Battle of the Sexes: 5 Ways to Ease the Brunt of Motherhood
Parenting is a joy which most people are fortunate enough to experience at some point in their lives. Bringing a child into this world is bettered only by the journey you go through as a parent, as you watch your little one grow.
While it is a blessing, motherhood isn’t without its trials and tribulations. New research by Direct Line Life Insurance found that two thirds of mums still take on the majority of childcare duties and 41% of parents don’t think dads are held to the same standards as mums.
Today, let’s run through five ways you can ease the brunt of motherhood and also ensureyou and your partner are on more equal footing.
1. Make sure you and your partner are on the same page
Direct Line found that a significant number of parents (20%) find it distasteful when parentsrefer to looking after their own children as ‘babysitting’.
However, there was a significant difference in the reactions of mums and dads, with 26% of mums angered by this, compared to 14% of dads. In fact, 9% of dads are happy to use theterm ‘babysitting’ when they look after their own children.
Naturally, this could cause disagreements. If you agree with the 26%, it’s worth discussingthis when you plan how to split up childcare responsibilities — your partner will want to make sure your feelings are considered.
2. Try and get your child into a routine at night
Routine and repetition are a guaranteed way to make life with kids simpler. This is especially true of bedtime. While for mum and dad, nothing seems more appealing than a snug, cosy bed, kids are often too full of energy to relax when they should be dozing.
Super Nanny provide expert advice in this regard, highlighting a potential night-time approach which will result in the wee ones resisting less (and falling asleep sooner). The core premise of this is laid out in six simple steps:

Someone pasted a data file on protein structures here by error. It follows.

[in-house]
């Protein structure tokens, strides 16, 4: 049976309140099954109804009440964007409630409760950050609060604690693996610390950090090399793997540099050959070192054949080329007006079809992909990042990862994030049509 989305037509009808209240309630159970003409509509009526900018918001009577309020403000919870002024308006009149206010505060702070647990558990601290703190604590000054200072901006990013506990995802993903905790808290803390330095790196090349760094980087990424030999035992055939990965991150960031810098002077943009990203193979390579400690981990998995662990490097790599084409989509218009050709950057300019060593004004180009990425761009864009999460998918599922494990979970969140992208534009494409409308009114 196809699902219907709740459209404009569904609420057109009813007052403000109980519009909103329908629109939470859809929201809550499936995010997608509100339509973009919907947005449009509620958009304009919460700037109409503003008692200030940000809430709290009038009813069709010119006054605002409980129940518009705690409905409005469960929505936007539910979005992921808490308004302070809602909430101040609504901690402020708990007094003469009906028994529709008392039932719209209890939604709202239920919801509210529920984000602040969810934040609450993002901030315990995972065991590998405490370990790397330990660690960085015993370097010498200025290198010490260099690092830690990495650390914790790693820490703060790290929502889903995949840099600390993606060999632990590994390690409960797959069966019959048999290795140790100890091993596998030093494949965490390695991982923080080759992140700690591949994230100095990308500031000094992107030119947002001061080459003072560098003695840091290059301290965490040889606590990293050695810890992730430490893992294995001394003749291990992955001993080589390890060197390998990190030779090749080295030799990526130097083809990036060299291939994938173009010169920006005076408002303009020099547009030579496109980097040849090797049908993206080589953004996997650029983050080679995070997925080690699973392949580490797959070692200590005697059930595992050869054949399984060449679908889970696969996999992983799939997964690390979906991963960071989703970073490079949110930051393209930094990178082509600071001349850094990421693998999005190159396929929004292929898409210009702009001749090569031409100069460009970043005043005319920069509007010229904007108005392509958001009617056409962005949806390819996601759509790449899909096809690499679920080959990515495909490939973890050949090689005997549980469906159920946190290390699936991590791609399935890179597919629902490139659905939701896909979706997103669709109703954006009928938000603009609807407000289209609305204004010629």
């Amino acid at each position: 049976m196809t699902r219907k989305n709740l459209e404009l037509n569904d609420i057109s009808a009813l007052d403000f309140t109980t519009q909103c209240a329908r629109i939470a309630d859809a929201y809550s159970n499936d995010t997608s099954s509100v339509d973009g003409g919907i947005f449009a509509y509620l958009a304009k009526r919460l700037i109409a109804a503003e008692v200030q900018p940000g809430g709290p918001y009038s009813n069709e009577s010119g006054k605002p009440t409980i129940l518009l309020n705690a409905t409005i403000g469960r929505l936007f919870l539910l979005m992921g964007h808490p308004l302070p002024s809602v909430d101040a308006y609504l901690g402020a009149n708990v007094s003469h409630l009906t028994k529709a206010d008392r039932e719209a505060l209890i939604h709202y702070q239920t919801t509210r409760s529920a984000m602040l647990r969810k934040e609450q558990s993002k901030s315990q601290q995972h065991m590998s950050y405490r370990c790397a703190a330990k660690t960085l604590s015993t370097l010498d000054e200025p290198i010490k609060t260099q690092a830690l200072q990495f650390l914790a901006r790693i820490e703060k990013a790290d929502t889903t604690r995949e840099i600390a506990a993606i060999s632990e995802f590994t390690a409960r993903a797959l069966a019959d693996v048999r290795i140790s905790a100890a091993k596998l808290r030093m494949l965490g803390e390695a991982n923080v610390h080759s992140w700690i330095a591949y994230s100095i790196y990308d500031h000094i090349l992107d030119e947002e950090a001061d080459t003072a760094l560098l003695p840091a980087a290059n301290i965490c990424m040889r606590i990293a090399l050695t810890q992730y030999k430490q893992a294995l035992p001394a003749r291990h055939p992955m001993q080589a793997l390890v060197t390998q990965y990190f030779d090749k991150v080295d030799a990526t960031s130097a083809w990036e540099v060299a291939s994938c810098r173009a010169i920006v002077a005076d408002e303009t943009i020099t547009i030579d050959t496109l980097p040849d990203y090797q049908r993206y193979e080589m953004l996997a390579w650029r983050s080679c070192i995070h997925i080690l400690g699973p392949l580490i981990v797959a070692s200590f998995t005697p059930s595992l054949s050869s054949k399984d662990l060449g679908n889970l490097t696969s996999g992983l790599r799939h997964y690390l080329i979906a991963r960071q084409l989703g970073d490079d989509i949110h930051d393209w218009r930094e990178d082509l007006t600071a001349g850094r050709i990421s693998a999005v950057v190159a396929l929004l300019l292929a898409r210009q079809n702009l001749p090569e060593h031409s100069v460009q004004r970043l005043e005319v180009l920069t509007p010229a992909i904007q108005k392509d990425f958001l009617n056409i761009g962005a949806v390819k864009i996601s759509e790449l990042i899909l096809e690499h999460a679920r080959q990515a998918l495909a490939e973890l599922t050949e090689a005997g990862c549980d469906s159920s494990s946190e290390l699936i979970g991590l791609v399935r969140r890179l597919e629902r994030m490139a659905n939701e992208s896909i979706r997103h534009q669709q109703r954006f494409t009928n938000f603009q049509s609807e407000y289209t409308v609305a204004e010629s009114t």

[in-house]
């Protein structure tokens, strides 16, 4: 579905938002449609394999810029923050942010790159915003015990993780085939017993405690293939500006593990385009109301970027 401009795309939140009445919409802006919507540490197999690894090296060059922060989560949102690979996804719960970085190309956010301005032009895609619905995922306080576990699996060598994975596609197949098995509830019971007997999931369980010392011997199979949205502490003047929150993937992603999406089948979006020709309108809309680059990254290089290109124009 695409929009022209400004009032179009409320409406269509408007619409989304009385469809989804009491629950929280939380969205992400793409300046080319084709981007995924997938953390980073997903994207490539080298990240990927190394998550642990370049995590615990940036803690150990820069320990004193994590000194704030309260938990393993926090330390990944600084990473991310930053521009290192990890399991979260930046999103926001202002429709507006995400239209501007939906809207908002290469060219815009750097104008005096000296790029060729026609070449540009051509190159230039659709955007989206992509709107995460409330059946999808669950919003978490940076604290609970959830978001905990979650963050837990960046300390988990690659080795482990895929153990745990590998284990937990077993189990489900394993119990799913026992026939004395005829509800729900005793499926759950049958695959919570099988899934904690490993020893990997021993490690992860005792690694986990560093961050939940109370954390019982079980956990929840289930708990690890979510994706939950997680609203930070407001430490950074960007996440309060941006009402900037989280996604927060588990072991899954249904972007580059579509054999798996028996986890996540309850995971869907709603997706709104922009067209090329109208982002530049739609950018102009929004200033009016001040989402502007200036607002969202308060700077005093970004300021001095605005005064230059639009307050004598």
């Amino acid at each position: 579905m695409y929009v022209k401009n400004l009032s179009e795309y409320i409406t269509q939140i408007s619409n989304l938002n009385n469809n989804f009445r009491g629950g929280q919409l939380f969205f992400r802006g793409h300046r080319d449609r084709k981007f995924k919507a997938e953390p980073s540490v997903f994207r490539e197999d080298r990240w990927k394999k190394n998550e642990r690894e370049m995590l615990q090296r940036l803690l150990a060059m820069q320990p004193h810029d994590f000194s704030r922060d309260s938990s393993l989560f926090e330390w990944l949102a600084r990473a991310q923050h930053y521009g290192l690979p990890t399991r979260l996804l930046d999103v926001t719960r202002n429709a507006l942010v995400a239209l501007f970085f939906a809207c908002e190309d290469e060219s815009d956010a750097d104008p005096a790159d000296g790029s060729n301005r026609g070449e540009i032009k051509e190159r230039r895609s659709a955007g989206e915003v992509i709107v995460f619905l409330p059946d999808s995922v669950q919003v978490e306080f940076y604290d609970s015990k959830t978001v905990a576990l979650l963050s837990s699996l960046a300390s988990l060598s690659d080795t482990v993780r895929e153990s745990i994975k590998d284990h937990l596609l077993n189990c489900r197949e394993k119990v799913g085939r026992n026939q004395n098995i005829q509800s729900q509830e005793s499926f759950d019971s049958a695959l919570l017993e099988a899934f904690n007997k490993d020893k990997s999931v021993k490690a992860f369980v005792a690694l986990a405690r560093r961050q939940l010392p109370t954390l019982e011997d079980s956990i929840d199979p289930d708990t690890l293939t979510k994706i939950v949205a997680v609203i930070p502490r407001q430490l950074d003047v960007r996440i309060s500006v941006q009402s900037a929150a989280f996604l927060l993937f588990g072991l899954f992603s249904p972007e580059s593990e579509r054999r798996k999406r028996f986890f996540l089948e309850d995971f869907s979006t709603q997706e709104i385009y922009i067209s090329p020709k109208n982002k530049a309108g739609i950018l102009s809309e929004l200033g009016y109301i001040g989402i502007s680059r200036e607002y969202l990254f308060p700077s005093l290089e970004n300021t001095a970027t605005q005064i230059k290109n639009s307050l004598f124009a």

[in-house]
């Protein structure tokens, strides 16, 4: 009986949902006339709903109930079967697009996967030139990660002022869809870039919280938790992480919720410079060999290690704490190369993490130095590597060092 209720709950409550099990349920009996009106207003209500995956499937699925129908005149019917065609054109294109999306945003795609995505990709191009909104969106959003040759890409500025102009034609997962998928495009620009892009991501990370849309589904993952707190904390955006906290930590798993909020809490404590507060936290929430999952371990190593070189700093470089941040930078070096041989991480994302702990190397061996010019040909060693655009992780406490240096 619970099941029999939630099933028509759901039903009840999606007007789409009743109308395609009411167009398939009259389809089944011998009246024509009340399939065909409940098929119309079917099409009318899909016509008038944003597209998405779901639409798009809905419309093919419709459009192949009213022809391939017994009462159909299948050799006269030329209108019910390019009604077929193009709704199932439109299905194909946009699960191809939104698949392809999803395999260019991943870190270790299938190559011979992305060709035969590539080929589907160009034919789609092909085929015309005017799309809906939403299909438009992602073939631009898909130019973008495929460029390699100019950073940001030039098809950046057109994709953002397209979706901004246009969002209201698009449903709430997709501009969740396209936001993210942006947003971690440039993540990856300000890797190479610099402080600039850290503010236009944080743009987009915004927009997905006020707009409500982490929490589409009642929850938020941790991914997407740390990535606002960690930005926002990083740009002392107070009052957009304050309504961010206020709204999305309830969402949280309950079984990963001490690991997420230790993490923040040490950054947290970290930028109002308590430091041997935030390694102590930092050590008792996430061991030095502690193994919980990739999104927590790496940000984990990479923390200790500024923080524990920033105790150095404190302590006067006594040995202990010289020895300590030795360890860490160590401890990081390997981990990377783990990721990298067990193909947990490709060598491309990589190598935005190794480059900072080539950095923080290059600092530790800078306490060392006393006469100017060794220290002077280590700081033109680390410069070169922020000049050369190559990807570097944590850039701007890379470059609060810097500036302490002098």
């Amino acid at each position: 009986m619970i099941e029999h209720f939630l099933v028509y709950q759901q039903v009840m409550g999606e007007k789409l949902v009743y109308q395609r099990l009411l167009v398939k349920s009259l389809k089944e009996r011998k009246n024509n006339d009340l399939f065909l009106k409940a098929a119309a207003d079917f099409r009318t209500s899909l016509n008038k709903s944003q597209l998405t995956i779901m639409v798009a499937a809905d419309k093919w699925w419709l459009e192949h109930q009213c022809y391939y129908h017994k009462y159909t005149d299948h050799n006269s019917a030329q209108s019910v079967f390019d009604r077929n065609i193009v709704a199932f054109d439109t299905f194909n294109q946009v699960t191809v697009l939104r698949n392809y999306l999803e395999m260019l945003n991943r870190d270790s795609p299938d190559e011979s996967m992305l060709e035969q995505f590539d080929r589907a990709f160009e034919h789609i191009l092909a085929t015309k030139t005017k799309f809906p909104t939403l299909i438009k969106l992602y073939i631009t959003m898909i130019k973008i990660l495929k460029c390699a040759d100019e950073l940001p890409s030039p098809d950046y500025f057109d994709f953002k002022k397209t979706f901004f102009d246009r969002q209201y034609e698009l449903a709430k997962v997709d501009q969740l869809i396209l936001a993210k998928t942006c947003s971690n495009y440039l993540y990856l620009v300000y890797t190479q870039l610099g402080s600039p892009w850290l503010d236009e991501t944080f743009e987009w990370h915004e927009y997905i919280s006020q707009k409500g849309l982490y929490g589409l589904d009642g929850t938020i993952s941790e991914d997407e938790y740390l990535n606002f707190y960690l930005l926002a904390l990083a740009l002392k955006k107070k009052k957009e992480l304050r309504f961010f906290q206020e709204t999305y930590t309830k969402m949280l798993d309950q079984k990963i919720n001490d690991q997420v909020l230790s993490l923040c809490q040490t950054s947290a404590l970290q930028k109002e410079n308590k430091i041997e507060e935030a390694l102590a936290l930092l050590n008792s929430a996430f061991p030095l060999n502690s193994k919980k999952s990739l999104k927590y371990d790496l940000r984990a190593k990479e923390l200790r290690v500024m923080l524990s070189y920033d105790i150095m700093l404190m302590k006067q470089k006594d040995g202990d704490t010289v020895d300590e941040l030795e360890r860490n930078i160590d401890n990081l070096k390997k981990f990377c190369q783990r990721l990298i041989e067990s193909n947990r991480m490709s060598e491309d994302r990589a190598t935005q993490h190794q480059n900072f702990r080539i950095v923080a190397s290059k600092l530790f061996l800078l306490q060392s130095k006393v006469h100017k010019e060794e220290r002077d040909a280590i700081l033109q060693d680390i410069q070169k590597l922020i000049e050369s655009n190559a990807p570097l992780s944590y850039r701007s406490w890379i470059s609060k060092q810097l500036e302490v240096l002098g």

Encourage calm time (such as reading) directly before bed
Remind them how close it is to bedtime shortly before (five or ten minutes works)
Give them a warm bath to relax the muscles
Use gentle reminders to tell them what’s coming next in the plan
Keep the lights as low as possible when they’re in bed and you’re reading to them
Give them a kiss and a cuddle, then turn the lights out
Make sure you and your partner both stick to this routine. If you’ve been in charge ofchildcare during the day, your partner could be in charge of the bedtime routine, and vice versa.
Not only does this give you a break, but it also gives them time to bond with the baby.
3. Link your kids to your health policies
Worrying about a child’s health is a primary concern of most mothers. While the NHSprovides a good service, wait times can sometimes be frustrating. As such, it might be worth enrolling in a scheme which provides instant online access to a GP seven days a week.
Most of these schemes will cover your kids, too, giving you the peace of mind to knowthey’re safe should you need to reach out for medical attention.
4. Balance freedom and discipline
It’s easy to forget that kids are little people. While they can’t be given absolute free rein to doanything they want, it’s important to let them play and develop on their own — so long as you keep an eye on them.
Health and safety will always need to be taken into account, but so long as what they’re doing has no potential to harm them, it’s okay to let them discover things all by themselves. This will also give you some free time to unwind.
As for discipline, it’s difficult to know what works when it comes to a fair reward system foryour child. WikiHow provide several means of successfully introducing this method. Some of their top tips include:
- Setting behaviours you’d like to influenceChoosing the level of reward
- Picking a designated time frame
- Explaining the system to your child
Having this system in place will help to encourage good behaviours, which in turn makes your job as a parent more simple.
5. Explore all your options
Although societal attitudes towards childcare have changed over the years, this hasn’t quitetranslated in real life, with 64% of mums still acting as the primary carer for their children.
For some, this is the best option. But if you’d prefer to split childcare duties more evenly, or ifyour partner wants to be the primary carer, it’s vital to look into the schemes your places ofwork have available.
Policies like flexible working hours, working from home, and shared maternity/paternity leave could be a great help to you and your partner, helping you to create a more balanced family life.
Keep this handy advice in mind and you’ll find motherhood a slightly easier process. But, most importantly, remember to enjoy the time you have with your kids. They won’t stay littleforever.